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The DWord; changing the way we discuss diversity?

By Anon, Jun 9 2015 01:28PM

DWord was billed as 'new possibilities for cultural diversity'. Not totally sure what it meant, but I was hooked.

As for the day itself, I was impressed by the planning, seamless, well organised delivery of this event. This was a charming get together of nice, smart arts folk, people with a genuine desire to see a more equitable arts sector. Plus lunch was provided by LEON, purveyors of trendy ‘naturally fast food’ and throughout the day there were copious amount of green tea, chocolate biscuits and cakes. What was not to like?

TED style format (15 minutes per speaker) and speaker-led discussion groups were a welcome alternative to the hackneyed and uninspiring diversity themed events of what seems like the past 100 years. The combined experience and backgrounds of the guest speakers were an excellent means to ensure that my dreaded but customary afternoon desire to fall asleep at events like these was nowhere in sight.

'Honesty' (e.g. speaking frankly) was highlighted as an important theme of the day. And true to this sentiment an early speaker revealed a fundamental dislike of the ‘D’ (i.e. diversity word). In doing so the speaker cited many dreadful and depressing consequences caused by this ubiquitous word, followed by a heartfelt desire to have it removed from the lexicon of arts speak.

So I reminded myself not everybody thought the D word was a heinous construct

Roger Wilkins, American Civil Rights Leader and Professor of History believes ‘

‘We have no hope of solving our problems without harnessing the diversity, the energy, and creativity of all our people’

Desmond Tutu is of the view that

‘We inhabit a universe that is characterized by diversity’.

Maya Angelou instructed

‘It is time for parents to teach young people early on that in diversity there is beauty and there is strength’.

Further in the spirit of honesty, regret was expressed at the fact that a number of senior professionals from the arts sector who it was hoped would attend had not. These non-attenders were described as 'gate-keepers' and 'good people'. Apparently when these good gate keeping people were asked why they would not attend responses suggested they feared being harangued for their record on diversity, and therefore would not take the risk of attending. We were not told who the ‘good people’ were so I cannot comment on their record on diversity. Nevertheless, I am not as disappointed in their failure to attend or sympathetic to their stance. Diversity and discussions this subject prompts will always involve a degree of challenging, possibly some uncomfortableness and usually disagreement. Those are the rules. However, it's not like these people are being asked to discuss diversity every day of their working lives. Therefore, to be asked to take part in day covering a subject of fairness, equality and inclusivity at such a well organised day with such lovely, smart people would hardly have been such a terrible thing. Furthermore, should one feel disappointed if these people do not want to come? If they do not want to engage openly in the conversation it will continue without them. I cannot think of one person whose presence is essential to bring about the changes being universal sought through diversity. These issues are important and relevant whether good gatekeeping people are in the room or not.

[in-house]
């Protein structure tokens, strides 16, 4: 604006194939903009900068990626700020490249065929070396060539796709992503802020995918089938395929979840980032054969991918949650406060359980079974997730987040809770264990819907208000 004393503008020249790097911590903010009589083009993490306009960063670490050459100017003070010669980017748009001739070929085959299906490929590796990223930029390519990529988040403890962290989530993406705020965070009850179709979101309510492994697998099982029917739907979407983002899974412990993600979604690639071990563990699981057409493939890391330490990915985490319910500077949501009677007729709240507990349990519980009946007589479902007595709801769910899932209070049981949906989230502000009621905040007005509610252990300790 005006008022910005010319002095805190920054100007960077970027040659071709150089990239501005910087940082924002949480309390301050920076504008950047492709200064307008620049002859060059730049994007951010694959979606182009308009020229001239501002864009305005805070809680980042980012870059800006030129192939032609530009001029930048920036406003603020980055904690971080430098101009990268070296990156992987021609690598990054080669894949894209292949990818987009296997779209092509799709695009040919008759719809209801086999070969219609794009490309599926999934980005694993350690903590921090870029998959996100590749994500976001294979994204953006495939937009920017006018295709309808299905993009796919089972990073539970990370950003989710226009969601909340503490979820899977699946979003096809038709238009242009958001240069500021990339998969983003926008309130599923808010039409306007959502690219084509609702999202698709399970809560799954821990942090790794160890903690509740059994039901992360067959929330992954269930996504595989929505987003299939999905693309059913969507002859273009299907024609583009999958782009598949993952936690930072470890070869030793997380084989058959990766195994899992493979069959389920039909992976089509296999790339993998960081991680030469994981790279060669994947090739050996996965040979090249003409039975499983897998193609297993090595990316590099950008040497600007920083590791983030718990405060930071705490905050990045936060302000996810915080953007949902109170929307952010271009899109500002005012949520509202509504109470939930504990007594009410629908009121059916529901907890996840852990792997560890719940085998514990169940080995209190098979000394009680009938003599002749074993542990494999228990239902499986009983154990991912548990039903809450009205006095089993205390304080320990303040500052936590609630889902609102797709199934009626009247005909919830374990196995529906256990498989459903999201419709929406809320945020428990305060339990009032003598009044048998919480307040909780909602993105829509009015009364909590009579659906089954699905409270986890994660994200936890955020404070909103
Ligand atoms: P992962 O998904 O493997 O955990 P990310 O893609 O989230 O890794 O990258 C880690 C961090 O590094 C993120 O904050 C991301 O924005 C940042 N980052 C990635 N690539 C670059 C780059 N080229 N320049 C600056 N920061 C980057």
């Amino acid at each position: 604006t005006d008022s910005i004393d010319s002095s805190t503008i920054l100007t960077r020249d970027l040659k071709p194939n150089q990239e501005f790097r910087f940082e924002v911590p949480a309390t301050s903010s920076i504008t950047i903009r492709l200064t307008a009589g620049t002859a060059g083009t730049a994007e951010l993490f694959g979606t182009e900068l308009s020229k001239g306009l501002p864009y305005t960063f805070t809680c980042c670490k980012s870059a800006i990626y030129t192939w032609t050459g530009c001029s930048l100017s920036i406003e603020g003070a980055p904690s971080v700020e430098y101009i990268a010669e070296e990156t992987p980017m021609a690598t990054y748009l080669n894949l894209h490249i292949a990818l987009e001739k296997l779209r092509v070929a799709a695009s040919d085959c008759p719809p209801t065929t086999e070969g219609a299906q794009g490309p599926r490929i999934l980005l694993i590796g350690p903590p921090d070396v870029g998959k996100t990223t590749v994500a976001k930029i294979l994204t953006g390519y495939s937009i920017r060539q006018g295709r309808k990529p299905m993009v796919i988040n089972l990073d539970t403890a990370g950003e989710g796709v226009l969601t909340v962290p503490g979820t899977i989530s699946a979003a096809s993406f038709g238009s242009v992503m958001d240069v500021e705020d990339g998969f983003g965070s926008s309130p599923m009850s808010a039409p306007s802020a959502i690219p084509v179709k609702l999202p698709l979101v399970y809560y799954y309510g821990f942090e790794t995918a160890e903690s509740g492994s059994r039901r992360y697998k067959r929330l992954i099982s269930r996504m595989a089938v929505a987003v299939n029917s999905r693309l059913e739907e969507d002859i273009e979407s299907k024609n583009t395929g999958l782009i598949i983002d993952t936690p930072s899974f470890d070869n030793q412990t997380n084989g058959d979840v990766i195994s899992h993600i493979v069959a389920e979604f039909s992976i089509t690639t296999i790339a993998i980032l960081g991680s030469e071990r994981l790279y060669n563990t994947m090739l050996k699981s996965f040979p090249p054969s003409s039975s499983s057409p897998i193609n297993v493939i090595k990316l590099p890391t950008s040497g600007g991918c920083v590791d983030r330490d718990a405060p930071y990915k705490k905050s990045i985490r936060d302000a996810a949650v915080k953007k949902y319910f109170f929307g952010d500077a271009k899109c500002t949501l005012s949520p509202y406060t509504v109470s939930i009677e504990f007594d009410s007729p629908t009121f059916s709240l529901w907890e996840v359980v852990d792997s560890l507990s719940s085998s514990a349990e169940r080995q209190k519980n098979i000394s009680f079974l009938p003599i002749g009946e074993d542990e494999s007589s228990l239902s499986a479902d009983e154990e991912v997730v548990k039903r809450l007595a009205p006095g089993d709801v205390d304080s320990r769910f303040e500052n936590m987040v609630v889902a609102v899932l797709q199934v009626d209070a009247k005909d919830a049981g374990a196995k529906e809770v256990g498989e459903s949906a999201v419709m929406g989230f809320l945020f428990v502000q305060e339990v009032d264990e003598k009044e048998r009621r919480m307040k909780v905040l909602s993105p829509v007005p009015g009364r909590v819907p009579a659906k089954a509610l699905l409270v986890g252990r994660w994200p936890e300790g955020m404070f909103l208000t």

I was left thinking about the comment made by American business leader Max De Pree that comes to me when I convince myself something is not worth my efforts. He writes,

“Sometimes we think we're a little too gifted to show up, you know. But none of us truly is...By avoiding risk we really risk what's most important in life---reaching toward growth, our potential, and a true contribution to a common good.”

Earlier in the day I was mildly perplexed as a speaker referred to her enjoyment of the controversial piece Exhibit B when staged in Edinburgh and her subsequent disappointment it was withdrawn after its aborted opening night at the Barbican, London. Shortly after that view was expressed a member of the audience when asked why she had attended the DWord said she had done so after her invitation to speak at this event was withdrawn. She went on to say that she would welcome an opportunity to discover why. At that stage I had absolutely no idea these two matters were in any way linked. Yet they were.